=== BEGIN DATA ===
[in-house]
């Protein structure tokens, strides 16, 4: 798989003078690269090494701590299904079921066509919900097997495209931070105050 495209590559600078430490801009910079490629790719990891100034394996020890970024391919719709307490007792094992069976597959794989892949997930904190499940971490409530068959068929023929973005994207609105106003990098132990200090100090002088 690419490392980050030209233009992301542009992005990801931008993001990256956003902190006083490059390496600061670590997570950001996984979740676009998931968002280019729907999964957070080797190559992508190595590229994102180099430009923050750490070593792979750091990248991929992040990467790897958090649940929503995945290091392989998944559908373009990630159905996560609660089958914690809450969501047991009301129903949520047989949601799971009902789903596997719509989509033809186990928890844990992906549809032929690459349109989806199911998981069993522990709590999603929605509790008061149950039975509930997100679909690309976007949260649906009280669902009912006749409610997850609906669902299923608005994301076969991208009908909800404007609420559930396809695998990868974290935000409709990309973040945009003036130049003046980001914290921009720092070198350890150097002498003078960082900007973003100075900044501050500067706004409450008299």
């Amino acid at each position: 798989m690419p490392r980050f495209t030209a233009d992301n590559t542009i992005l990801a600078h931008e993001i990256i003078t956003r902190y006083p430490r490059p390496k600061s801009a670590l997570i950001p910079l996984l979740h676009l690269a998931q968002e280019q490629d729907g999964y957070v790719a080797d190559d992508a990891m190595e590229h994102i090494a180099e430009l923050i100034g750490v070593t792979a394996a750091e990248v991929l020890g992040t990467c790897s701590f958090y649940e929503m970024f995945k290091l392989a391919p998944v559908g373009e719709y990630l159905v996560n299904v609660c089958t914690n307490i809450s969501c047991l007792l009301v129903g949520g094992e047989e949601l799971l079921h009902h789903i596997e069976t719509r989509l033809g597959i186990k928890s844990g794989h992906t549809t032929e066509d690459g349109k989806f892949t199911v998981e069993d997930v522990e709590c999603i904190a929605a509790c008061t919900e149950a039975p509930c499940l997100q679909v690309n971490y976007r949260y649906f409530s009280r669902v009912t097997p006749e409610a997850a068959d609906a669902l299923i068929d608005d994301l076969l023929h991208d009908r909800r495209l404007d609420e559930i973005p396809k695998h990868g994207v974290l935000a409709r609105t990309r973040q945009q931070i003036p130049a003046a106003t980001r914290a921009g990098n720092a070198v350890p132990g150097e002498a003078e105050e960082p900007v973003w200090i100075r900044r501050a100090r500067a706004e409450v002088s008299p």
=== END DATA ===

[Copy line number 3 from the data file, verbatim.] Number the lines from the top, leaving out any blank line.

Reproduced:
């Amino acid at each position: 798989m690419p490392r980050f495209t030209a233009d992301n590559t542009i992005l990801a600078h931008e993001i990256i003078t956003r902190y006083p430490r490059p390496k600061s801009a670590l997570i950001p910079l996984l979740h676009l690269a998931q968002e280019q490629d729907g999964y957070v790719a080797d190559d992508a990891m190595e590229h994102i090494a180099e430009l923050i100034g750490v070593t792979a394996a750091e990248v991929l020890g992040t990467c790897s701590f958090y649940e929503m970024f995945k290091l392989a391919p998944v559908g373009e719709y990630l159905v996560n299904v609660c089958t914690n307490i809450s969501c047991l007792l009301v129903g949520g094992e047989e949601l799971l079921h009902h789903i596997e069976t719509r989509l033809g597959i186990k928890s844990g794989h992906t549809t032929e066509d690459g349109k989806f892949t199911v998981e069993d997930v522990e709590c999603i904190a929605a509790c008061t919900e149950a039975p509930c499940l997100q679909v690309n971490y976007r949260y649906f409530s009280r669902v009912t097997p006749e409610a997850a068959d609906a669902l299923i068929d608005d994301l076969l023929h991208d009908r909800r495209l404007d609420e559930i973005p396809k695998h990868g994207v974290l935000a409709r609105t990309r973040q945009q931070i003036p130049a003046a106003t980001r914290a921009g990098n720092a070198v350890p132990g150097e002498a003078e105050e960082p900007v973003w200090i100075r900044r501050a100090r500067a706004e409450v002088s008299p």